Have you ever played a game of telephone?  You know, the one where a person starts a string of information—usually something fairly straightforward—and passes it along to the next person, then to the next person, and so forth? Well, invariably when you reach the end of the line, the narrative is completely (and often hilariously) different from the original.
It’s a fun game to play with friends, and with nothing at stake, but you wouldn’t want to do that with important information. The loss of the narrative when you need a clear picture can have an adverse effect when your grantmaking finances and impact are at stake. Yet, in many cases, there is a form of telephone that gets played. Critical pieces of data are stored in different systems, and then they’re compiled separately, manually manipulated, and reworked before they’re put back into the hands of decision makers.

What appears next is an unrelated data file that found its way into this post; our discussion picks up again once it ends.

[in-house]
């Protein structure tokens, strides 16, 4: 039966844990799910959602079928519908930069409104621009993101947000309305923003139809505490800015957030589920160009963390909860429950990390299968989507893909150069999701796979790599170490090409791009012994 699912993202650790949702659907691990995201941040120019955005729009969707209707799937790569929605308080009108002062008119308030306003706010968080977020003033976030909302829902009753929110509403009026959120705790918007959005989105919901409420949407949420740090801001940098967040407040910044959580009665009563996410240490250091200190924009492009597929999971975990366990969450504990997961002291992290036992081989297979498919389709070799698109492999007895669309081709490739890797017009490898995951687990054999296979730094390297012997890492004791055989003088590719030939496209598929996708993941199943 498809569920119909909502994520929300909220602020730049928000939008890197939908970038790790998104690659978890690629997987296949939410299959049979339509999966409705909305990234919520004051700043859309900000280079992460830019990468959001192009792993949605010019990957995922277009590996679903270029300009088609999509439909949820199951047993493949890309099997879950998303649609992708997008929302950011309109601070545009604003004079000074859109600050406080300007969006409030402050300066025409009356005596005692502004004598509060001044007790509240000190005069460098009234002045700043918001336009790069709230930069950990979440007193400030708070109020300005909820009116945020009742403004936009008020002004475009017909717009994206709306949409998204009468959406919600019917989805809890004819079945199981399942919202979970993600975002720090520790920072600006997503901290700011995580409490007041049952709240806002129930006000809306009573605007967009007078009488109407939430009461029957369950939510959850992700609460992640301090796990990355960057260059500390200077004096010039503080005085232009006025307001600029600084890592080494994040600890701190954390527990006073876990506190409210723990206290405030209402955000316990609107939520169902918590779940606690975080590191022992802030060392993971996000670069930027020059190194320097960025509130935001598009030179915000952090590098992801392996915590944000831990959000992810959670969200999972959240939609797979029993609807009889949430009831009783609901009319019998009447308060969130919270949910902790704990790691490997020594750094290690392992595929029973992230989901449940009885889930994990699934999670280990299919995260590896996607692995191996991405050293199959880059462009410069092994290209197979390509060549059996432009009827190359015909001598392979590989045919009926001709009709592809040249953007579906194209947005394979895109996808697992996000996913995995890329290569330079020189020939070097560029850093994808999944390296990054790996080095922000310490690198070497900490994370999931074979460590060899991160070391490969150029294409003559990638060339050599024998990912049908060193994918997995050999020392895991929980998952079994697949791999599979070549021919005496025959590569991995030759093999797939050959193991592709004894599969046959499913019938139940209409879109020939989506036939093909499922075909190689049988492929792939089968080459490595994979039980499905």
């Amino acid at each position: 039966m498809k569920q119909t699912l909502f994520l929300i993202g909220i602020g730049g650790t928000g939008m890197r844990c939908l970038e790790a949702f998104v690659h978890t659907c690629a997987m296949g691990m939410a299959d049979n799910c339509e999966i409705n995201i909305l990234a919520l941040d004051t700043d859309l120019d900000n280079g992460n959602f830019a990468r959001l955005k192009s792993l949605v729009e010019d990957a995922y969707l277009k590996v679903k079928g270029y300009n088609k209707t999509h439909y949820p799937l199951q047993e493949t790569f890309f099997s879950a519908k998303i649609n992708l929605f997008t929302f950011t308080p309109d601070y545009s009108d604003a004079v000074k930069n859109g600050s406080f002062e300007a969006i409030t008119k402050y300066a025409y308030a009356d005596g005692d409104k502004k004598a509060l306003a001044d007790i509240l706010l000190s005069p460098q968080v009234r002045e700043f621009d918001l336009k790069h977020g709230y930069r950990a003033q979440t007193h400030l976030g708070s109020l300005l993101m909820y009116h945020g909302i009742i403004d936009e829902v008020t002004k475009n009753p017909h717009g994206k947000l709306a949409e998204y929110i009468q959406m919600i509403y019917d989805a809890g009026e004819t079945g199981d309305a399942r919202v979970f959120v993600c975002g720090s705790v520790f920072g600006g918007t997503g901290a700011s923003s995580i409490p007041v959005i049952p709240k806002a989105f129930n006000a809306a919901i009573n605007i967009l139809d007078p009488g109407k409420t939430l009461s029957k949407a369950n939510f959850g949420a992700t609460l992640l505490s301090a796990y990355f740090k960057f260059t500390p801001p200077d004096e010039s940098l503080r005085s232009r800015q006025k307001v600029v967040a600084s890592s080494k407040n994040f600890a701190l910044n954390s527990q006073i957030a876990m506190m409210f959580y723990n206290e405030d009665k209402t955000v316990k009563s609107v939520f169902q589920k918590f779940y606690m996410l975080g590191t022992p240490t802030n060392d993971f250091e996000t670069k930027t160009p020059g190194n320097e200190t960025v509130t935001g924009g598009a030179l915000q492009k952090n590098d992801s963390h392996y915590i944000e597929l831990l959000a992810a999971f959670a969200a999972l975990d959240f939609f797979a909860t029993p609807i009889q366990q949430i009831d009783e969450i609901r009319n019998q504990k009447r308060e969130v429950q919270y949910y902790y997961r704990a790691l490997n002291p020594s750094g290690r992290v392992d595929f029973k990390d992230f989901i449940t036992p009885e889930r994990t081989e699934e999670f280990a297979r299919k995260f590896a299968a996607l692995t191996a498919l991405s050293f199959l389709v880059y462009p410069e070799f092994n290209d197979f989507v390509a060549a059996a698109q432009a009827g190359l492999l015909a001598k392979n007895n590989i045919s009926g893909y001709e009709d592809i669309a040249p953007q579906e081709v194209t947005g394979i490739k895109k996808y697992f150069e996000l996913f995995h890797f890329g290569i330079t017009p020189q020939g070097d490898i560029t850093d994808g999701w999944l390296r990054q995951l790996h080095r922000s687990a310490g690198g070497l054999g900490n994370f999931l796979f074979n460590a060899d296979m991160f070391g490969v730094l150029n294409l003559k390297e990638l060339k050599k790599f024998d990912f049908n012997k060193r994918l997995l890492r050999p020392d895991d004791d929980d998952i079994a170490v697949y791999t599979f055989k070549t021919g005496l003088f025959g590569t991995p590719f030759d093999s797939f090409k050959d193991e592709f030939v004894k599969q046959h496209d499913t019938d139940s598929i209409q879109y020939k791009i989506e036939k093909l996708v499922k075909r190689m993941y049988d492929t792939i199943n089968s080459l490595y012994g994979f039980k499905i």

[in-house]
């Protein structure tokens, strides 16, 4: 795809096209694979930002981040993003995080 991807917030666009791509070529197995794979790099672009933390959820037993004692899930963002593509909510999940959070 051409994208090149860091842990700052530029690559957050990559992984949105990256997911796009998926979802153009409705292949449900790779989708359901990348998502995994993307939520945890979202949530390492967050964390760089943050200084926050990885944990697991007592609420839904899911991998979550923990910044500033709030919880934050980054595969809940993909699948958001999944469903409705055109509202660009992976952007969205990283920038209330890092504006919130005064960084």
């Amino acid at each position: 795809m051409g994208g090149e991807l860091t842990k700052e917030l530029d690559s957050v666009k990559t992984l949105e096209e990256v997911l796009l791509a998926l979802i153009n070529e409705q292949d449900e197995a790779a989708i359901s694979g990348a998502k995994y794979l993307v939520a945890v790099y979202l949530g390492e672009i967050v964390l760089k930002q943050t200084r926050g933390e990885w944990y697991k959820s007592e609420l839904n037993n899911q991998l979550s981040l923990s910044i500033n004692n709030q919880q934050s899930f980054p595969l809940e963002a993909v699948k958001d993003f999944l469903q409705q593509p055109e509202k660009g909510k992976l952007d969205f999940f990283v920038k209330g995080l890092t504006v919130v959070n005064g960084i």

Business intelligence  tools eliminate this game by centralizing, amalgamating and transforming the data into something consumable. This way, the information is accurate, meaningful, and has tremendous power to influence future giving and grantmaking. Let’s discuss the ways in which business intelligence—rather, grantmaking intelligence—can have a profound impact on how you measure success.

Connecting it all together

Think about all the different areas of the organization that collect important information around awards, funding, payments, claims, impact reports—the list goes on. In many cases, there is a system or group of systems that house that information and a responsible person for each type of information. Each system contributes to the process and, to get the full picture, you need to bring all the data together. A typical method many have to resort to is to extract the data manually from each system. One is then left with the task to compile into a spreadsheet with the pivot tables and visualizations needed to present it in a somewhat usable manner. The challenge with this work is the skill sets it requires, the time commitment, the chance for error and the fact that data becomes stale over time. In short, there’s ample opportunity for information to get distorted—just like in a game of telephone.